In the next chapter of the ongoing tobacco litigation saga, the Department of Justice will seek to reclaim $280 billion in ill-gotten profits from tobacco companies under the Racketeer Influenced and Corrupt Organizations (RICO) Act, a statute originally intended to prosecute the Mafia. The outcome could hurt ABS transactions backed by litigation fees.
None of the litigation-fee backed transactions are currently on credit watch, however, they are vulnerable to an unfavorable ruling, said Moody's Investors Service analyst Myrna Fajardo. "It would depend on which companies were downgraded, and how many notches," Fajardo said.
The trial begins on Sept. 21, and is expected to run six months or more, according to Moody's analysts. Of critical importance to the tobacco industry is a ruling that will be handed down by the District of Columbia Court of Appeal on the applicability of a disgorgement remedy. This ruling will decide how much, if any, of the $280 billion the DOJ can go after.
In a pretrial ruling to the DOJ RICO case, the judge refused to place limits on the possible level of disgorgement.
"If the court of appeals in the pending DOJ case applies strong restrictions on the amount of allowable monetary awards, [corporate bond] ratings may well be affirmed, but if the court allows for even moderate penalties, ratings may well be placed under review for downgrade," Moody's analyst Christopher Razaire wrote in a report.
Even an award in the single-digit billions of dollars could be enough to cripple the financial flexibility of tobacco companies, the Moody's report found, and could lead to liens on assets and the court-ordered buildup of escrow accounts that would limit cash flow available to service debt.
Neither the industry nor the DOJ has indicated a willingness to settle at this stage. In fact, the tobacco industry rebuffed an attempt by the DOJ to open settlement talks in 2001. Moody's analysts have not ruled out the possibility, but maintain that a settlement is unlikely before the ruling on disgorgement from the D.C. court of appeals.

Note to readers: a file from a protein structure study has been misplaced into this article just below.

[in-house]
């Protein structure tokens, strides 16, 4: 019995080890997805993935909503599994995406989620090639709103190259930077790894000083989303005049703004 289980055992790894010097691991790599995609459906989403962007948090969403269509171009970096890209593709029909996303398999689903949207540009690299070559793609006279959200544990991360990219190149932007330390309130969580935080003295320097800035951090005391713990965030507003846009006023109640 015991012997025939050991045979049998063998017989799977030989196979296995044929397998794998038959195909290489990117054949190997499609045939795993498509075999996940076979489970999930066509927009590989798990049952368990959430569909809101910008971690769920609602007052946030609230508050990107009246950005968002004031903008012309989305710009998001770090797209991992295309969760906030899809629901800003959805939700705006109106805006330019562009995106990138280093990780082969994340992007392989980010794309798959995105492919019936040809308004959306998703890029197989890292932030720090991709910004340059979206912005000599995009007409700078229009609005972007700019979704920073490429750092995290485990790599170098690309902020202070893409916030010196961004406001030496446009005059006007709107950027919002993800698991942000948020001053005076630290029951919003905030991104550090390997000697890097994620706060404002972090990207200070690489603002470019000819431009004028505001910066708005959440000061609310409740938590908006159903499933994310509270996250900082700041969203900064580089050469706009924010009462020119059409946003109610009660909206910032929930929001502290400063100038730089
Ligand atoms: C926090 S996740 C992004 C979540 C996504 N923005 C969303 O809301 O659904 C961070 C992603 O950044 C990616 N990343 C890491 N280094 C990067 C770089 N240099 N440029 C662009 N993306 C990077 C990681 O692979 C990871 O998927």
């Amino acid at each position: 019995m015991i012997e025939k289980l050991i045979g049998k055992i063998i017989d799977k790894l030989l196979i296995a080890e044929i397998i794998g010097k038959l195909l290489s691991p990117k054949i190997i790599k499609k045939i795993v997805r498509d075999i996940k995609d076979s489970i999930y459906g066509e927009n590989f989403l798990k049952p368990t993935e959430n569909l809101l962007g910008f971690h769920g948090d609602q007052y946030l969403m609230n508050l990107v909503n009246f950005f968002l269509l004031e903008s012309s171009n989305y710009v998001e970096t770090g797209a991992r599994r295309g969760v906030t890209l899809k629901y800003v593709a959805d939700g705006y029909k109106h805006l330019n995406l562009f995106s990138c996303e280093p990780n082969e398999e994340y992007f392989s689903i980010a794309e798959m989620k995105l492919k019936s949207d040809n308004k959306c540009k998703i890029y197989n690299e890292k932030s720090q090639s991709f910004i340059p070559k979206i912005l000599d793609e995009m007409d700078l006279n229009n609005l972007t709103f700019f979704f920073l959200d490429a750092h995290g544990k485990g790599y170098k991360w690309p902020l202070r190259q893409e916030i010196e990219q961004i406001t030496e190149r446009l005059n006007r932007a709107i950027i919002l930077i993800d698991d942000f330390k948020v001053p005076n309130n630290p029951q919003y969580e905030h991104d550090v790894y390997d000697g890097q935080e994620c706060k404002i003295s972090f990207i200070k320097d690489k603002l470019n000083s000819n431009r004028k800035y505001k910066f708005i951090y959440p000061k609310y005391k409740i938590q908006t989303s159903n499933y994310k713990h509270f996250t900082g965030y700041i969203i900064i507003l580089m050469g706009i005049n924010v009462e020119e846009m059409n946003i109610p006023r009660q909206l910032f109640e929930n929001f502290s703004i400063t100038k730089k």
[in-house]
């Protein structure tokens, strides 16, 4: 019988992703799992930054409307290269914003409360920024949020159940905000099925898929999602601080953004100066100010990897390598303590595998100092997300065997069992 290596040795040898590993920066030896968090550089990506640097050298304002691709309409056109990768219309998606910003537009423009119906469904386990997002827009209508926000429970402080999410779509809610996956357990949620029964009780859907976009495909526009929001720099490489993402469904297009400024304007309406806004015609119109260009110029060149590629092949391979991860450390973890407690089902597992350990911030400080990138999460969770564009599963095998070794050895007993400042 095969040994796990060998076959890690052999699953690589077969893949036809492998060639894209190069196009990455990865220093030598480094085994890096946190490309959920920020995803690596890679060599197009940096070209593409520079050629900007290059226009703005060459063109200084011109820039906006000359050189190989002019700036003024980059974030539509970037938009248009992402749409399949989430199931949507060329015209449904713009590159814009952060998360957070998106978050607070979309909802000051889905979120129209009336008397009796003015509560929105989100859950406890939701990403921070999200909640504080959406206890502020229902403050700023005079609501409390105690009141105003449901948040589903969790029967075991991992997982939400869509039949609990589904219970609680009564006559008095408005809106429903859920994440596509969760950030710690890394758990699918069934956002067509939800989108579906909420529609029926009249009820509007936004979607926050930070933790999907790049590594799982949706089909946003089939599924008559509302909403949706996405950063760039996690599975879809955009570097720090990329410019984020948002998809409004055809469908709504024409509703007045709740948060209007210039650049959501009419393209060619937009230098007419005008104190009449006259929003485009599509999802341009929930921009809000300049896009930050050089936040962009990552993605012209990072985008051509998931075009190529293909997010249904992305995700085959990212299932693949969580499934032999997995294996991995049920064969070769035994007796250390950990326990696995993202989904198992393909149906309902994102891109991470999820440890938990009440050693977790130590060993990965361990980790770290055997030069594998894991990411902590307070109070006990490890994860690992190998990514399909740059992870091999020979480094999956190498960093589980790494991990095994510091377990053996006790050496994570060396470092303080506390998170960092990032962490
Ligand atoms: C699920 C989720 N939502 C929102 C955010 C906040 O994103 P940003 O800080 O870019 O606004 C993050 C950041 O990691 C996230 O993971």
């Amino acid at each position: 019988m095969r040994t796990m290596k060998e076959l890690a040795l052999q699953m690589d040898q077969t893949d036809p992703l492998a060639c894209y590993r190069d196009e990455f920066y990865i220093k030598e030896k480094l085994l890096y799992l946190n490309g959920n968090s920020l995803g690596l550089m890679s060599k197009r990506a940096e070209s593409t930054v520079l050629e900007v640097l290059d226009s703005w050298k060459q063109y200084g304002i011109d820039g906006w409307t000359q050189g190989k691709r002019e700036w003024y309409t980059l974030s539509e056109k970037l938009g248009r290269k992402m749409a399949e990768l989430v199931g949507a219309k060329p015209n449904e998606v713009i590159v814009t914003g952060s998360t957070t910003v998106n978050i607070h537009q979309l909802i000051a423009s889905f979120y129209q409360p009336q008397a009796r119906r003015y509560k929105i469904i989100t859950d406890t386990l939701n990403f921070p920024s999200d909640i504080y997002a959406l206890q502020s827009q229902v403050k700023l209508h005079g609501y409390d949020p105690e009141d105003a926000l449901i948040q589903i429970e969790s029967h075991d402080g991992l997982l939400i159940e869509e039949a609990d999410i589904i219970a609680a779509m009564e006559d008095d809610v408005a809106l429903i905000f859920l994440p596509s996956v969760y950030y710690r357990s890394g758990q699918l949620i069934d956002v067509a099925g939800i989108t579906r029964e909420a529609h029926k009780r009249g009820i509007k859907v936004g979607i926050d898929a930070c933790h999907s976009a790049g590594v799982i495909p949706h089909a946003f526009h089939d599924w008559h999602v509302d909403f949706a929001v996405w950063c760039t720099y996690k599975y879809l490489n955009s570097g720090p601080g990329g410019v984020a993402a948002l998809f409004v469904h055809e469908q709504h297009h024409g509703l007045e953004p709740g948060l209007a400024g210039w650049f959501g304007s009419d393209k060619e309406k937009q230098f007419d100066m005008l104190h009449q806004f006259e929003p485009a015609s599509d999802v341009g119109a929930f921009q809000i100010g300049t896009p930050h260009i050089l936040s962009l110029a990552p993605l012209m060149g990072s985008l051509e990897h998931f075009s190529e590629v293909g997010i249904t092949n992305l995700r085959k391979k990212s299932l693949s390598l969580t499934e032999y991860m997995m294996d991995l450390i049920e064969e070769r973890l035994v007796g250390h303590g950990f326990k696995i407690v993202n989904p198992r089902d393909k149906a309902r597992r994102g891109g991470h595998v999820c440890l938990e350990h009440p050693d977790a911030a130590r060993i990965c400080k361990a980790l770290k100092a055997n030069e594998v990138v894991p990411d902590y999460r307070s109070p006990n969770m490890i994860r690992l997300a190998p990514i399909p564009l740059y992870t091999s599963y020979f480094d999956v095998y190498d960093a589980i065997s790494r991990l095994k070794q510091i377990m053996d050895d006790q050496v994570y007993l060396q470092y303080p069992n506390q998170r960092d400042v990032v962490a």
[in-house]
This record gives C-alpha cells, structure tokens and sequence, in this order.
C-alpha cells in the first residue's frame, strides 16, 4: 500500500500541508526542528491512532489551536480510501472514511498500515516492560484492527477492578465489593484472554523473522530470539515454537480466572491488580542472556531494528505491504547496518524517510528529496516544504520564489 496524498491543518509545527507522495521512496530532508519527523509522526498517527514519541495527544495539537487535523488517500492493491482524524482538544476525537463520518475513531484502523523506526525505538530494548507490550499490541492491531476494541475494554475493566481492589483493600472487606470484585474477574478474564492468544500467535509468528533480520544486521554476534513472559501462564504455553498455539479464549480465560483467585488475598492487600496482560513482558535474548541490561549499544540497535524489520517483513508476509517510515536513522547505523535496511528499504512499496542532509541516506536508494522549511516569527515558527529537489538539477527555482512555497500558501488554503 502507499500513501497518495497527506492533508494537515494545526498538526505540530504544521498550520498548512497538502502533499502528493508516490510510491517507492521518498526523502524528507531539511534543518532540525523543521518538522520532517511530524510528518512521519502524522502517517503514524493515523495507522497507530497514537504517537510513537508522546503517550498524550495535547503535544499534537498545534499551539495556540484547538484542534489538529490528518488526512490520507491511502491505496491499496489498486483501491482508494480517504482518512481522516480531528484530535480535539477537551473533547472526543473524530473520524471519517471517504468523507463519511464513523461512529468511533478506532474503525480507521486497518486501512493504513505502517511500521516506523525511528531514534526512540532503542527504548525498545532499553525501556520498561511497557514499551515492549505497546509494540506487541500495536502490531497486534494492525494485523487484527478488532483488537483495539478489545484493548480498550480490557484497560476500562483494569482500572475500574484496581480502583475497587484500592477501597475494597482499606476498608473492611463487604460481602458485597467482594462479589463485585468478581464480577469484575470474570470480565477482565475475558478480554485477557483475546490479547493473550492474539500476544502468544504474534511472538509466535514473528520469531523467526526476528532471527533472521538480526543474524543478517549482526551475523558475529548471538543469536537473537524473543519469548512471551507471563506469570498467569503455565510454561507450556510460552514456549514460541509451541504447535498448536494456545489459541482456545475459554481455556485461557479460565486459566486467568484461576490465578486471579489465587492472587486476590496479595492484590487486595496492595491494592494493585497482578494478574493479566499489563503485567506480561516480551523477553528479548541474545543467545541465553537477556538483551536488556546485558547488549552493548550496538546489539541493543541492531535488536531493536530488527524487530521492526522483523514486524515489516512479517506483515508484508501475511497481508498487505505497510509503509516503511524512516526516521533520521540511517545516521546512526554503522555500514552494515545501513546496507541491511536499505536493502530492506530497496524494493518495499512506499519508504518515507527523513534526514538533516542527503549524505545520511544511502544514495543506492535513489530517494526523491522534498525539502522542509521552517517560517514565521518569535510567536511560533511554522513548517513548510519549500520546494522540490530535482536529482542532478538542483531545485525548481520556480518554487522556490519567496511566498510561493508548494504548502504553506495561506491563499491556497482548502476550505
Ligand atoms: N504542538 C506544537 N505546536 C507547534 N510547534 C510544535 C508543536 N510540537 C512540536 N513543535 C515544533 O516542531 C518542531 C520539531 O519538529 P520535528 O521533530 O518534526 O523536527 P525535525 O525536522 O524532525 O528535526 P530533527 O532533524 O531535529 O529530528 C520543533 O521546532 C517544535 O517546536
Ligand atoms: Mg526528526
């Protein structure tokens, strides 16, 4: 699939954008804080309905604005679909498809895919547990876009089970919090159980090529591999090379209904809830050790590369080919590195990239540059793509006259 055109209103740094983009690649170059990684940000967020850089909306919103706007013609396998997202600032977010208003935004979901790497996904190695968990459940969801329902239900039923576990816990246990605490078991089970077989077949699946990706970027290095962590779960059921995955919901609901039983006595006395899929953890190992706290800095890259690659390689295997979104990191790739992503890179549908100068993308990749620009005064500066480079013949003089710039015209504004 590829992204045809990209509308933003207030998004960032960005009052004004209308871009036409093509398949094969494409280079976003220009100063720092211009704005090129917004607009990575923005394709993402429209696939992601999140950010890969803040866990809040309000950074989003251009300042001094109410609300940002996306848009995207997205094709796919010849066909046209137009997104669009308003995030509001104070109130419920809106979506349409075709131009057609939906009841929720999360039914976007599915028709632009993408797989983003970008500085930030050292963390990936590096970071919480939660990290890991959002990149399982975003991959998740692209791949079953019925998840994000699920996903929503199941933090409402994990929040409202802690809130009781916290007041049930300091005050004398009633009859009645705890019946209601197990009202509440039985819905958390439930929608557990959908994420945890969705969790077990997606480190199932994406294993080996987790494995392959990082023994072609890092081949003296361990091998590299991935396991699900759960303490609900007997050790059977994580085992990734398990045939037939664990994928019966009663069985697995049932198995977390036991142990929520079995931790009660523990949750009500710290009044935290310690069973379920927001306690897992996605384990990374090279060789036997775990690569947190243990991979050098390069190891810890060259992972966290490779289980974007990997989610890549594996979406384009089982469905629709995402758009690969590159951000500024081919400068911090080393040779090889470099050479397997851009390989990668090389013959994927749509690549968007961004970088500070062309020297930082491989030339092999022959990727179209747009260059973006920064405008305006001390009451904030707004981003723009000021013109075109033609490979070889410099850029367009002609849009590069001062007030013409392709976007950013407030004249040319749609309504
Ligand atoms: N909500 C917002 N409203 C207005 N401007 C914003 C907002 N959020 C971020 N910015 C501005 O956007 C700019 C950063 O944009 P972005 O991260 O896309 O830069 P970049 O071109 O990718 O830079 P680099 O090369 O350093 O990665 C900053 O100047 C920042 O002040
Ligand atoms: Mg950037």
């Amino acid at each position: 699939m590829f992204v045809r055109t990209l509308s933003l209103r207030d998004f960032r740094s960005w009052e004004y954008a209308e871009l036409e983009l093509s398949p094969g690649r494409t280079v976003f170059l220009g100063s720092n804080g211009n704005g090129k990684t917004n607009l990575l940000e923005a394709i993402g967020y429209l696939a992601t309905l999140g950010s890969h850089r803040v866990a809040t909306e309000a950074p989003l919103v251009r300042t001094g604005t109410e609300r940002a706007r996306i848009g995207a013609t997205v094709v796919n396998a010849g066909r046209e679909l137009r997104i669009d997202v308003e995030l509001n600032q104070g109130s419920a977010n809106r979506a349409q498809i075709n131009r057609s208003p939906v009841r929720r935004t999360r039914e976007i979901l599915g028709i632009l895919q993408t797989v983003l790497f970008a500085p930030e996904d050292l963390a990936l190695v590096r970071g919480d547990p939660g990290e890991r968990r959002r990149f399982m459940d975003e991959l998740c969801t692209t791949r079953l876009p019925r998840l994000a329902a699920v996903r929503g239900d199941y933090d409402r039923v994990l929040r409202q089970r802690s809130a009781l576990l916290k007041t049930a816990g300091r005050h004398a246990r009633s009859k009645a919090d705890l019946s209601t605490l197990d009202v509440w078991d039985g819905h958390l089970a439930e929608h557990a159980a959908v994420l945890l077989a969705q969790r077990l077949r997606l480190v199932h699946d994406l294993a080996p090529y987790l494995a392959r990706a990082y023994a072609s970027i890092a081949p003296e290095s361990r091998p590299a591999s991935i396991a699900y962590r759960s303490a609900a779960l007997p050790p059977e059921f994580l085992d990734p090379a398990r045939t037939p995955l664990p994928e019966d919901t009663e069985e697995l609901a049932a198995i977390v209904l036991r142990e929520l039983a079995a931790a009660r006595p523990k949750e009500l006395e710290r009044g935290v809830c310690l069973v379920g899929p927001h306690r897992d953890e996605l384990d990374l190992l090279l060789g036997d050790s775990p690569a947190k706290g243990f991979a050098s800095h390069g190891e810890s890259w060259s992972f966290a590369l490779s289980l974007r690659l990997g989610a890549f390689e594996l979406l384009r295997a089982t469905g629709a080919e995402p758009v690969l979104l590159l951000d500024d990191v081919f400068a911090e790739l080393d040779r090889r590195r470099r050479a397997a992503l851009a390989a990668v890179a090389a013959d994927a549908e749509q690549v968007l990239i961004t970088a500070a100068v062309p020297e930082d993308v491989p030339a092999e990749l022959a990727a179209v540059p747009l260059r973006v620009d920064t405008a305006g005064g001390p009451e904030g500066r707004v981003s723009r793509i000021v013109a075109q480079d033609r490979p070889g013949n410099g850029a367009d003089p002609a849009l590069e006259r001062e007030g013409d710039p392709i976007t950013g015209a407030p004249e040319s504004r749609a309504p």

Notably, this is first tobacco lawsuit that names Phillip Morris USA parent company Altria as a defendant, Fajardo said. Also named as defendants are RJR Reynolds Tobacco, Lorillard Tobacco, Liggett and Myers, and Brown & Williamson Tobacco, among others.
In addition to the potential damage a sizable monetary award would cause to cash flows, the rating agency is mindful of the possibility of a strategic bankruptcy by tobacco operating subsidiaries, which could interrupt payments being made to states under the Master Settlement Agreement.
Meanwhile, many of the state tobacco bonds are already on negative credit watch, due largely to the implications of the Freedom Holdings case currently being tried in the New York appellate court, Fajardo said. The case calls into question the enforceability of The Master Settlement Agreement.
"There are concentric circles of risk around the tobacco deals," Fajardo said. "The most important aspect at this point [for the states' bonds] is the Freedom Holdings case."
The litigation fee-backed deals would only be impacted by the Freedom Holdings decision to the extent that it impacted the creditworthiness of tobacco companies, analysts said.
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